Draper’s idea

Tim Draper’s ballot initiative campaign that would chop up California into six states is a great example. In some ways it makes logical state- why should a state with almost forty million people have only two senators? But all the complexity of how states should be divided is lost. Marin county is separate from San Francisco, despite the huge amount of commuter traffic between the two. Two state pairs are divided west/east, but the top two go from the coast to Nevada. In terms of demography, geography, economics, geology it’s a complete mess. Nor is Peter Thiel’s idea of an independent libertarian settlement in international waters (“seastead”) any less problematic. The idea of a utopia outside any form of existing law is interesting, and an idea shared by far more than just Thiel, but has serious issues with how a place could remain independent, safe, and economically profitable. Dreaming big is a hugely important thing, but ambitious projects are multidisciplinary and require the cooperations of various people and groups.

Beyond big-picture thinking is  how the new generation of techies enter mainstream politics. Ro Khanna is the big story in Bay Area, and he has decided to run against a seven-term well-liked liberal incumbent, Mike Honda. This despite other potential opportunities that could avoid confrontation with a sitting member.

Broadly speaking, Bay Area politics are stable and boring. Most districts with territory near the Oakland-San Jose-San Francisco triangle are solidly Democratic, and vacancies rarely come up. My representative- who I send emails to occasionally, including asking her to co-sponsor a resolution making Darwin Day a recognized holiday- has been  in Congress since I was 2 years old. For Khanna to pick a fight with a popular incumbent (as opposed to when Eric Swalwell ran and defeated long-time incumbent Pete Stark, since he had a long history of ill-tempered statements and insults) is not an auspicious start to techies in official power positions. If Democratic politics is to brush aside techno-libertarianism and dismissive smugness, it has to be done well, and integrate with what already exists.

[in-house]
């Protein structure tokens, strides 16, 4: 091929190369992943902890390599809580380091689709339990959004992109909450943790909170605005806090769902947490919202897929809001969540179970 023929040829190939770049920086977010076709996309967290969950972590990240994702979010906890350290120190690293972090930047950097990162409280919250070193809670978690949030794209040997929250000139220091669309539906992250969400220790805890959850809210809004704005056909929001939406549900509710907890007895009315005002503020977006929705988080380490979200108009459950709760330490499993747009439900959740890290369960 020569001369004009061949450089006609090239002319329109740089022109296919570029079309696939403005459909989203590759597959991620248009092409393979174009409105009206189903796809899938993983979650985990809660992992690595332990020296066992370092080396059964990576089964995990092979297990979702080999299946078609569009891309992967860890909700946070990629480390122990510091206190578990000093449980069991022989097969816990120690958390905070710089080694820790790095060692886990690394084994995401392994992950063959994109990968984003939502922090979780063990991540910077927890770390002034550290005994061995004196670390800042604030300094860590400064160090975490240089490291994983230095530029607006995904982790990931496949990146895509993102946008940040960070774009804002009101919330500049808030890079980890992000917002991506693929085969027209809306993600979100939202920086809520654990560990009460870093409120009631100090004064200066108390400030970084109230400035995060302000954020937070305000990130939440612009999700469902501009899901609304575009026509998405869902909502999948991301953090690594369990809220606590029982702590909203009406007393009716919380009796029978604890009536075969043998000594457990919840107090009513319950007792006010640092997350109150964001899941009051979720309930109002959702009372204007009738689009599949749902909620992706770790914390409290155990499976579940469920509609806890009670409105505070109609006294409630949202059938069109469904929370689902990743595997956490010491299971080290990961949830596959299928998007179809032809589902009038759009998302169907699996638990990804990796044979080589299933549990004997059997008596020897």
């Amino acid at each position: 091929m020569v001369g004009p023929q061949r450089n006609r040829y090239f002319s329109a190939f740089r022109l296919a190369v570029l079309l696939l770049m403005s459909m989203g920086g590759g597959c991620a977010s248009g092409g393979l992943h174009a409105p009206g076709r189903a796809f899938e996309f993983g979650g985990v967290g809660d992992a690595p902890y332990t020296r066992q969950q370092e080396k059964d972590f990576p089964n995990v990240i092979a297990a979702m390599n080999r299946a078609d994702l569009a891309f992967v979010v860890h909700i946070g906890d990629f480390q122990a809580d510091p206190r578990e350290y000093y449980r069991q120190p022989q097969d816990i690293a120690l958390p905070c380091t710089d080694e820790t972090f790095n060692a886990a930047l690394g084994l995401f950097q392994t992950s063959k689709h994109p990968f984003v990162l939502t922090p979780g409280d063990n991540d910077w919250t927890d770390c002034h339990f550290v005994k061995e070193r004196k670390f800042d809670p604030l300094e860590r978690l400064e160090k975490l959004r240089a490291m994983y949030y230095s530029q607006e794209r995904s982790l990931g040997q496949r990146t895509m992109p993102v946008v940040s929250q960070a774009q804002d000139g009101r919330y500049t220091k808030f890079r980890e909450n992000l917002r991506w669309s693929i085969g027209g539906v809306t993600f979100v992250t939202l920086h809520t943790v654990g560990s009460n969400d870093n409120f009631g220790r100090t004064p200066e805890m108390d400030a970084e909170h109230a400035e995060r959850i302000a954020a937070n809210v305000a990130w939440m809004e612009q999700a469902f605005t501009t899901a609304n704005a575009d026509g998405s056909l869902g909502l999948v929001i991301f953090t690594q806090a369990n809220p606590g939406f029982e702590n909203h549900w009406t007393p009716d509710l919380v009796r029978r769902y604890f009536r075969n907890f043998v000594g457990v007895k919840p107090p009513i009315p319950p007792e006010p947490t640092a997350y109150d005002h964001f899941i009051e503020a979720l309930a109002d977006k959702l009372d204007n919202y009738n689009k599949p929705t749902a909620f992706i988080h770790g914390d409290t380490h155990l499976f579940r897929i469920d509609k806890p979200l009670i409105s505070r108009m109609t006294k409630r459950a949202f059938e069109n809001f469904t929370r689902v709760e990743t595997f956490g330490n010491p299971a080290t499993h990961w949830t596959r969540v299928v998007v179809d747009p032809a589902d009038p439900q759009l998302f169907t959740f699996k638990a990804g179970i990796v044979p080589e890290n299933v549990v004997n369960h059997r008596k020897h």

I rarely vote Democratic and am unsure of whether entering the meat grinder of conventional politics will get the industry and its leaders what they want. My relationship with Silicon Valley customs and values is indirect, thus I am an observer not a participant. Yet it’s natural to not want well-intentioned people to screw things up

May Day march, San Jose CA; May 1st, 2013

May Day march, San Jose CA; May 1st, 2013

I took the day off yesterday to march in one of the three major May Day marches in the Bay Area. The San Jose one was by far the largest- local news station KGO cited several thousand protestors. May 1st is International Workers’ Day, and has special importance to socialist and anarchist groups. After the splintering of large leftist groups in the decades after World War I, the holiday stopped being a major event in the United States

However, starting in 2006 in reaction to the caustic immigration debate in Washington D.C, immigrant groups have used the day to march in favor of immigration reform and against business exploitation of undocumented workers.